The unit of work was originally created to track the changes made so they could be persisted, and it functions that way now. We are using a more powerful, but less recognized, feature defining the scope of the unit of work. We gave the ability to control both scope and the changes that are committed in the database in this scenario. We also have put in some clean-up which will ensure that even in the event of a failure our unit of work will try to clean up after itself before throwing the error to be handled at a higher level. We do not want to ignore these errors, but we do want to make sure they do not destroy the integrity of our database.

In addition to this tight encapsulation of work against the database, pass in our unit of work to each repository. This enables us in coupling multiple object interactions to a single unit of work. This will allow us to write code, specific to the object, without giving up the shared feature set of the database context. This is an explicit unit of work, but Entity Framework in the context defines it to give you an implicit unit of work. If you want to tie this to the HTTP request, rollback on error, or tie multiple data connections together in new and interesting ways, then you will need to code in an explicit implementation like this one.

This basic pattern will help to streamline data access, and resolve the concurrency issues caused by conflicts in the objects that are affected by a transaction.

There's more...

The unit of work is a concept which is deep at the heart of Entity Framework, and adheres, out of the box, to the principles following it. Knowing these principles, and why they are leveraged, will help us use Entity Framework to it's fullest without running into the walls built in the system on purpose.

Call per change

There is a cost for every connection to the database. If we were to make a call to keep the state in the database in sync with the state in the application, we would have thousands of calls each with connection, security, and network overhead. Limiting the number of times that we hit the database not only allows us to control this overhead, but also allows the database software to handle the larger transactions for which it was built.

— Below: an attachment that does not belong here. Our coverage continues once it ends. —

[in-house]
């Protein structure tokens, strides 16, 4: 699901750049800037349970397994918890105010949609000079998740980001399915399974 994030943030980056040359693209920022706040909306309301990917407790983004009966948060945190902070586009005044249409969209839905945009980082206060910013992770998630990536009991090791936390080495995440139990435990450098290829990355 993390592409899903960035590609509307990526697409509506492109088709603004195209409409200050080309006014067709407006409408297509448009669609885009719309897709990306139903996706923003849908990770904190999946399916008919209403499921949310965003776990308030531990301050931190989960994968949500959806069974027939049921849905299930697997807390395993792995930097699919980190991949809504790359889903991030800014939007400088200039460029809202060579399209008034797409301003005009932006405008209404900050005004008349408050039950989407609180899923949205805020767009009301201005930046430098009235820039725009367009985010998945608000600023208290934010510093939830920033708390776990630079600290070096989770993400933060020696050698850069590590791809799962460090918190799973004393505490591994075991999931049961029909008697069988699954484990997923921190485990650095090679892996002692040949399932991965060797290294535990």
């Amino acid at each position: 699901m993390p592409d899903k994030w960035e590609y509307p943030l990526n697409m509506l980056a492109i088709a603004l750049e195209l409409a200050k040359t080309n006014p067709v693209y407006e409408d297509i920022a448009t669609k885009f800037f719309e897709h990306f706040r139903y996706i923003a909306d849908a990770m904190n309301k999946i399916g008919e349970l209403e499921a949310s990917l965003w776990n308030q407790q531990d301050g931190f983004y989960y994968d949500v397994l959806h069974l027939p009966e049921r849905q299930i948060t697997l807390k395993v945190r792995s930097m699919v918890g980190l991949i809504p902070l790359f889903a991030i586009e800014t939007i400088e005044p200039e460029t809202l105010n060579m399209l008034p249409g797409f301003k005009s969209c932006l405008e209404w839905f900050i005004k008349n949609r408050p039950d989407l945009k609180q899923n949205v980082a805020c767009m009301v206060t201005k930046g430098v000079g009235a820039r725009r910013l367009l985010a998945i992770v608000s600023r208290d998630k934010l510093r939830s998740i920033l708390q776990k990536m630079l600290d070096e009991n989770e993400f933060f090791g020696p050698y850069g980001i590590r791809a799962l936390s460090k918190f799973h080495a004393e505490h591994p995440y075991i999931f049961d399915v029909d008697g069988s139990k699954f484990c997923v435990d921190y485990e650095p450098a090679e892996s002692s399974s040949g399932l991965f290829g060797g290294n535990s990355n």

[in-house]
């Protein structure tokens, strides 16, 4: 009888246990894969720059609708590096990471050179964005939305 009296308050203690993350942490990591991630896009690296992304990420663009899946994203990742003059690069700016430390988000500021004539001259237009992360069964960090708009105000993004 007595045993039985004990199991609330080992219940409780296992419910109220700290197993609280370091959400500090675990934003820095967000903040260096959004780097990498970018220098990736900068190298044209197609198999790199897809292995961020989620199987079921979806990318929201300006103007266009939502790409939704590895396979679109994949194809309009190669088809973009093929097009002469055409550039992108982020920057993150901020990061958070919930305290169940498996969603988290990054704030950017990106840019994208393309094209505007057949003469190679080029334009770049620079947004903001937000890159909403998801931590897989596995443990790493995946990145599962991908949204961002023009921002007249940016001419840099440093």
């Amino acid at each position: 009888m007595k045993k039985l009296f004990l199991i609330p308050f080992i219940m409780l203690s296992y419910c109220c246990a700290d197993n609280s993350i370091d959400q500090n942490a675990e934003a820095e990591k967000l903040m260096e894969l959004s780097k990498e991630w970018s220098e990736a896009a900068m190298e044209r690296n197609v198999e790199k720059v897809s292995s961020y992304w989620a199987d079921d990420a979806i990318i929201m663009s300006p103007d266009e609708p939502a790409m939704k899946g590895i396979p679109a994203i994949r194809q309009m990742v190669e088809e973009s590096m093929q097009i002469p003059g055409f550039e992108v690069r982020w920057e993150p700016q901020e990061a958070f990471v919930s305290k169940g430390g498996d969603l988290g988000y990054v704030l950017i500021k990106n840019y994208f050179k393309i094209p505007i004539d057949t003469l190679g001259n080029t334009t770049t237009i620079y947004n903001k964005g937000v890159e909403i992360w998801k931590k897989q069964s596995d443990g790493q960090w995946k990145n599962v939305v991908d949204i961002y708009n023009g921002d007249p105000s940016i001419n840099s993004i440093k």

Interface segregation principle

Some might be inclined to ask why we should separate unit of work from the repository pattern. Unit of work is definitely a separate responsibility from repository, and as such it is important to not only define separate classes, but also to ensure that we keep small, clear interfaces. The IDbContext interface is specific in the area of dealing with database connections through an Entity Framework object context. This allows the mocking of a context to give us testability to the lowest possible level. The IUnitOfWork interface deals with the segregation of work, and ensures that the database persistence happens only when we intend it to, ignorant of the layer under it that does the actual commands. The IRepository interface deals with selecting objects back from any type of storage, and allows us to remove all thoughts of how the database interaction happens from our dependent code base. These three objects, while related in layers, are separate concerns, and therefore need to be separate interfaces.

Refactor

We have added IUnitOfWork to our layered approach to database communication, and if we have seen anything over the hours of coding, it is code changes. We change it for many reasons, but the bottom line is that code changes often, and we need to make it easy to change. The layers of abstraction that we have added to this solution with IRepository, IUnitOfWork, and IDbContext, have all given us a point at which the change would be minimally painful, and we can leverage the interfaces in the same way. This refactoring to add abstraction levels is a core tenant of clean extensible code. Removing the concrete implementation details from related objects, and coding to an interface, forces us to encapsulate behavior and abstract our sections of code.